When TUNS took the stage at Toronto’s Massey Hall for a performance last fall, many Canadian music fans were frothing at the mouth. While the first show from a new band is not typically a news-worthy item, it was the individuals that comprise the TUNS trio that warranted the attention.
Made up of Chris Murphy (Sloan), solo artist Mike O’Neill, who had also played with acclaimed indie-pop duo The Inbreds, along with Matt Murphy from the late, lamented Flashing Lights and Halifax indie stalwarts The Superfriendz, TUNS was bound to attract attention whether they were seeking it or not.
To many music fans, the group is more than just another band on the landscape. Given each member’s respective history within the annals of Canada’s independent music scene, there has been a certain reverence afforded to the group.
With that reverence comes expectations, however, and with expectations, real or imagined, comes the realization that a lot could be riding on whether TUNS’ becomes a breakout success when their self-titled debut album is released at the end of August.
It is something that TUNS bassist Mike O’Neill might be inclined to agree with if he was having this very conversation 20 years ago. While O’Neill can appreciate others wanting to see TUNS live up to its full potential, he insists success would merely serve as the icing on the cake.
“TUNS is nothing more than making music for music’s sake. All the three of us want to do is write good songs,” O’Neill declares. “Both Matt [Murphy] and I have gone through these other musical iterations where there were even modest expectations associated with them. Even the mildest expectations can sometimes suck the fun out of things though.
“This band is a different beast. In fact, Matt told me that this is the first band he has been a part of where he hasn’t felt anything in the way of expectations. I feel very much the same. It’s freeing at this point in our lives. If I was a part of this band when I was in my 30’s, I’m sure I would be absolutely obsessed with expectations and things that ultimately aren’t within my power. It definitely wouldn’t be as fun as it has been already.”
With three solo records – What Happens Now (2000), 2004’s The Owl and Wild Lines (2012) – to his credit, along with a 2013 collaboration with Devon Sproule, O’Neill acknowledges that he hasn’t been the most prolific solo artist since the Inbreds disbanded in the late 90’s.
O’Neill’s lack of musical output from 2004 through 2012 could be chalked up to the fact that he had been kept busy writing music for various television shows and movies, culminating with a Gemini Award win for his work on the Food Network program French Food At Home.
He might not have intentionally put his solo career on the back burner, but also admits that he was sometimes his creativity’s own worst enemy, something that he has happily managed to shed within the context of TUNS.
“A big reason why there were significant spans of time between my solo work is because I tend to be very self-conscious about what I’m doing. My sense of humour just basically goes out the window,” he says.
“Making music with Matt and Chris in TUNS has proven to be the opposite for me though, which has been refreshing. Everything about this band has felt spontaneous and has happened relatively quickly.”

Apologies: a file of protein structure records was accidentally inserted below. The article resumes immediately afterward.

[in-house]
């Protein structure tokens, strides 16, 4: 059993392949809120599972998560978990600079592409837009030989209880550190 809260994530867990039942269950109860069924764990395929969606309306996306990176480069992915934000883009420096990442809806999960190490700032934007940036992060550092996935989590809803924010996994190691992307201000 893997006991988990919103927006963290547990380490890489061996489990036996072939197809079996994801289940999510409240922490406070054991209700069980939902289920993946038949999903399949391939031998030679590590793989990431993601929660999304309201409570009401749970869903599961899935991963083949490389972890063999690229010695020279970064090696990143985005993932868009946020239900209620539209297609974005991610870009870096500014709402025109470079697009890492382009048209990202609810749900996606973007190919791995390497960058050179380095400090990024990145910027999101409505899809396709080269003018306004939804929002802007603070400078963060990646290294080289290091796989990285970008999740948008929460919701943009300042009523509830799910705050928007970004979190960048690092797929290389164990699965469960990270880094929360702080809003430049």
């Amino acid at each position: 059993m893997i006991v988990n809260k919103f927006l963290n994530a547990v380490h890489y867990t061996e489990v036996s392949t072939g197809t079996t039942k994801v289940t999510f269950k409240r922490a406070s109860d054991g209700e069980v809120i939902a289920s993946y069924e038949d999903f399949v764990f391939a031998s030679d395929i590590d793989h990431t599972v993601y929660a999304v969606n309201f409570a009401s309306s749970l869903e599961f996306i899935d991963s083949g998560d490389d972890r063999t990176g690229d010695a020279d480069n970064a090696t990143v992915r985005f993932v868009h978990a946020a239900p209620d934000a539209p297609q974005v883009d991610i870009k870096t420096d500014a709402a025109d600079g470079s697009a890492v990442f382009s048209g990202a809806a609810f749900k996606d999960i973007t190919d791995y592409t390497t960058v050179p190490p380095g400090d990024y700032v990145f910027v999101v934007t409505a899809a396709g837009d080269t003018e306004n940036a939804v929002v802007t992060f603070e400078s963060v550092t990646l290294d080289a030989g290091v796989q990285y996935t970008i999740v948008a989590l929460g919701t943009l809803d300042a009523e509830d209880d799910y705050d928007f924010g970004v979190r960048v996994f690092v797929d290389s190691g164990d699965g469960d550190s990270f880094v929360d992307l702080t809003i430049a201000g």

O’Neill shares that it was TUNS drummer Chris Murphy who originally planted the seeds of the band, suggesting the two of them get together with Matt Murphy to see what they could come up with.
Although each of the group members felt relatively confident that something could work between them, they also didn’t assume things would work, despite the more than two decades of friendship between them.
“There was definitely some nerves about playing in front of each other,” O’Neill says. “We all knew we liked one another, but in the back of our heads, we also wondered whether the chemistry would be there from the outset.”
It turns out their worries were all for naught. Not long after they convened to see where things could lead them, TUNS had approximately 50 different songs at various stages of completion. The group then selected 15 of those tracks to fully flesh out before eventually whittling down the collection down to the nine that will appear on their upcoming record.
Arguably unsurprisingly, reaction to the band has been solid from the get go. Last fall, the group gave fans a taste of what to expect with the release of “Throw It All Away,” while this past spring, the band unleashed a second song, “Mind Over Matter,” to near unanimous praise. Although the trio doesn’t stray far from their power-pop roots, the group also shows the influence of acts like mod rockers The Jam.
“We are beyond lucky that anyone cares about TUNS, to be honest, but I’m also not sure that it could have worked as well as it has before this particular in our respective careers as well. When it’s all said and done though, we are excited for people to finally hear the record, because I think it’s evident that we are having a lot of fun making music together,” O’Neill says.
TUNS self-titled album is due for release on Friday August 26.
What: TUNS with By Divine Right, Dilly Dally, and Adrian Teacher & The Subs
When: Friday July 31, 10 p.m.
Where: SappyFest Mainstage, Bridge St., Sackville
Tickets, including info on festival passes is available at www.ticketpro.ca.